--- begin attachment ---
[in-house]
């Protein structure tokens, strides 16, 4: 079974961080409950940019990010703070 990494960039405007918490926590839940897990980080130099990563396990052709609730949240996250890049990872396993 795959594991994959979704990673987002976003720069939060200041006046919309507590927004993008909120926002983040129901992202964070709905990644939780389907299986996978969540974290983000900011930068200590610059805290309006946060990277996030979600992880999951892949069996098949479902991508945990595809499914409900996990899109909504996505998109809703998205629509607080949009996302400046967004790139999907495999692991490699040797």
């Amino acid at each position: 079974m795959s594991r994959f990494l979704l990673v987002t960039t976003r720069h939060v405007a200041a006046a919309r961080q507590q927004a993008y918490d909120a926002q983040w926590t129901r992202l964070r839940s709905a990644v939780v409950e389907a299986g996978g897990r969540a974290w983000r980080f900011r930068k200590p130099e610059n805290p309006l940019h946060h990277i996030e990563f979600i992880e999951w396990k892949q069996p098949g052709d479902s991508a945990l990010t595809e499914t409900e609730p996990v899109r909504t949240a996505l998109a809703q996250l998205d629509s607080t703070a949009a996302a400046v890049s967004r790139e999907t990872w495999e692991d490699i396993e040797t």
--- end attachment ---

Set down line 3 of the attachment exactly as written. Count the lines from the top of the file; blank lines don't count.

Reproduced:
């Amino acid at each position: 079974m795959s594991r994959f990494l979704l990673v987002t960039t976003r720069h939060v405007a200041a006046a919309r961080q507590q927004a993008y918490d909120a926002q983040w926590t129901r992202l964070r839940s709905a990644v939780v409950e389907a299986g996978g897990r969540a974290w983000r980080f900011r930068k200590p130099e610059n805290p309006l940019h946060h990277i996030e990563f979600i992880e999951w396990k892949q069996p098949g052709d479902s991508a945990l990010t595809e499914t409900e609730p996990v899109r909504t949240a996505l998109a809703q996250l998205d629509s607080t703070a949009a996302a400046v890049s967004r790139e999907t990872w495999e692991d490699i396993e040797t």